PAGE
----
Newly released Snowden documents reportedly reveal that Britain's intelligence agencies spied on Octave Klaba, the CEO of one of Europe's largest internet hosting firms OVH. "Oles" as Klaba is fondly nicknamed in France, appeared in a list of GCHQ targets, according to reports.
Klaba's email address was listed among others considered as targets by the Five Eyes intelligence agencies. According to a report by Le Monde, in 2009, the GCHQ in a test aimed at uncovering whether it was possible to intercept a satellite liaison between Sierra Leone and Belgium, British intelligence agencies intercepted a list of email addresses, which were obtained as part of the intercepted data. The list contained email addresses belonging to politicians and ambassadors as well as Klaba.
Although the intercepted data did not disclose the content of Klaba's sent and received emails, it reveals that the OVH founder was regarded as a target and his communication metadata was collected by the GCHQ.
The GCHQ's interest in Klaba
Previously disclosed Snowden documents have indicated that the NSA had expressed interest in French firms such as Alcatel, a smartphone manufacturing firm and Wanadoo, an internet service provider (ISP).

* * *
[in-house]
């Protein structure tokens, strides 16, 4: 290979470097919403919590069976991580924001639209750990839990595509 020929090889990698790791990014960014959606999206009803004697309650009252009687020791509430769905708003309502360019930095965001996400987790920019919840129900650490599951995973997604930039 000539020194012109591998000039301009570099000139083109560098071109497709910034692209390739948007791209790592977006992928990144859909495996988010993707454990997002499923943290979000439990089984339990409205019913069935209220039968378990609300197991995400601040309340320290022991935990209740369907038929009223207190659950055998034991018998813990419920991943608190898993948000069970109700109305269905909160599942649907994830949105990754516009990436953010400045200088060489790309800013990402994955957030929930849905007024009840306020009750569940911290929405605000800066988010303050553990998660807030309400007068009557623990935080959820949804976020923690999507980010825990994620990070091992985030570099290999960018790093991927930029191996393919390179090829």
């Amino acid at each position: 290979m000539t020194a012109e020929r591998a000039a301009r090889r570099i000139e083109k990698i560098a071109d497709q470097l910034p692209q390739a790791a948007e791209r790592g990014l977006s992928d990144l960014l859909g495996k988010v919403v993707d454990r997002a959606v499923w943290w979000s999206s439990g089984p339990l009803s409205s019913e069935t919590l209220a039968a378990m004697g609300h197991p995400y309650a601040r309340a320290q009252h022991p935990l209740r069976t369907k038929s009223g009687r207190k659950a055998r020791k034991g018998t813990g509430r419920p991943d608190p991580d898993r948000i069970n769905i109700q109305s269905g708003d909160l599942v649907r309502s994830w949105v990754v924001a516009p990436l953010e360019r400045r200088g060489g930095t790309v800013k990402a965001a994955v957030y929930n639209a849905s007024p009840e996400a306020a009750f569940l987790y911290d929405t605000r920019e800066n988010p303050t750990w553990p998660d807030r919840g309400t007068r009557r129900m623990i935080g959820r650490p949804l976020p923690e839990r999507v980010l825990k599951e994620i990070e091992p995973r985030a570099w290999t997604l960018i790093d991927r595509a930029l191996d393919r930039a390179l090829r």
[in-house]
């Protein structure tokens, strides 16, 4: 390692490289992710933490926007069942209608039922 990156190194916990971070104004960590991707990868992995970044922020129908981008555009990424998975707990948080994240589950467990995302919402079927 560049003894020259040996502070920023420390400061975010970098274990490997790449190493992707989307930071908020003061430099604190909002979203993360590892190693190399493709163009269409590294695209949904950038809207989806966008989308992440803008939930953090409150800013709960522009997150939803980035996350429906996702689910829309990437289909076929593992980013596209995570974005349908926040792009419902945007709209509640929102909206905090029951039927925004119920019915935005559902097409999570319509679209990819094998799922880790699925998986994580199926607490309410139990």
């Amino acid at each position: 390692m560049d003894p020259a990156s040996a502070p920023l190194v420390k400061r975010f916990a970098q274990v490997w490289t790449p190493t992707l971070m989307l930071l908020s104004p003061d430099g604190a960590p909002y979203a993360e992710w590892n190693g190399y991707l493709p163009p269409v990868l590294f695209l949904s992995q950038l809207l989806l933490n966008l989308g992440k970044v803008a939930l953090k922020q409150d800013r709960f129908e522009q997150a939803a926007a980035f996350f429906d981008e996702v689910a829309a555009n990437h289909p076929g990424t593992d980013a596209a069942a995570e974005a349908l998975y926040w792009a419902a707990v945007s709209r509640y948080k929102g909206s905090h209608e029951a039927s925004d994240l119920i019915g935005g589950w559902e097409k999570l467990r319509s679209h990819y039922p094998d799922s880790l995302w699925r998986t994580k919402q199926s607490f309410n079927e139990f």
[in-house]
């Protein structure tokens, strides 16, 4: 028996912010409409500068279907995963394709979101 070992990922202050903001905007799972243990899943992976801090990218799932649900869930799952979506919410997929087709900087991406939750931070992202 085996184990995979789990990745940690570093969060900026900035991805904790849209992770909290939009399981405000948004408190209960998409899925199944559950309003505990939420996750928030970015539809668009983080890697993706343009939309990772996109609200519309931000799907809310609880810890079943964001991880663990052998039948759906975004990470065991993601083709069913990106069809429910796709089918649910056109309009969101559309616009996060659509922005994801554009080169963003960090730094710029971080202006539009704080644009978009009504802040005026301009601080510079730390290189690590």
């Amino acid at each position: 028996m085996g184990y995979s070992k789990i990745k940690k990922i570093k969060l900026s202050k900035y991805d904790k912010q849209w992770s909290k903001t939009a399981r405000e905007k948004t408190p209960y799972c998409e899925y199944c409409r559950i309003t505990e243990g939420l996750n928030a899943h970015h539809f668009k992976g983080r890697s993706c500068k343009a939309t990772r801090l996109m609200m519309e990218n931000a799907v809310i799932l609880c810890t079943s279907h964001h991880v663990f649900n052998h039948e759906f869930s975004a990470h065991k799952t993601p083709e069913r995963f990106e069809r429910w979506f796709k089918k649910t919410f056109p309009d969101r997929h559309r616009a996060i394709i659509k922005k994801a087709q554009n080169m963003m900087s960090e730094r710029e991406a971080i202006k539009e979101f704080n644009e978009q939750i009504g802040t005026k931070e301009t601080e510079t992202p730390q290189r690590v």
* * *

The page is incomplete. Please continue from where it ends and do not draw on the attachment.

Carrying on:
In 2009, OVH, which is also among the few firms that own the most servers across the globe, was also considered among Europe's major firms. The company was then expanding exponentially, with considerable phone services, domain name purchases and more notably, internet hosting. Reports speculate that these aspects would have likely made OVH and attractive target for intelligence agencies.
US intelligence agencies were also allegedly interested in OVH over its lax internet hosting policies. The firm temporarily hosted the official website of the Democratic Forces for the Liberation of Rwanda, which was suspected of war crimes and resulted in the UN slamming OVH. Moreover, in 2010, Klaba decided to host a mirror website for WikiLeaks, after the original site was taken down by the US government.
OVH was the victim of a massive data breach in 2013, which resulted in hacker/hackers compromising company servers via internal emails. The investigation into the attack is still ongoing. According to an internal memo, the attack may likely have been corporate espionage. Following the cyberattack, Klaba said, "In a word, we've not been paranoid enough. We're now in superior paranoid mode."
Whether the British intelligence agencies were motivated politically, economically or technically still remains unclear. Klaba is yet to comment on the matter.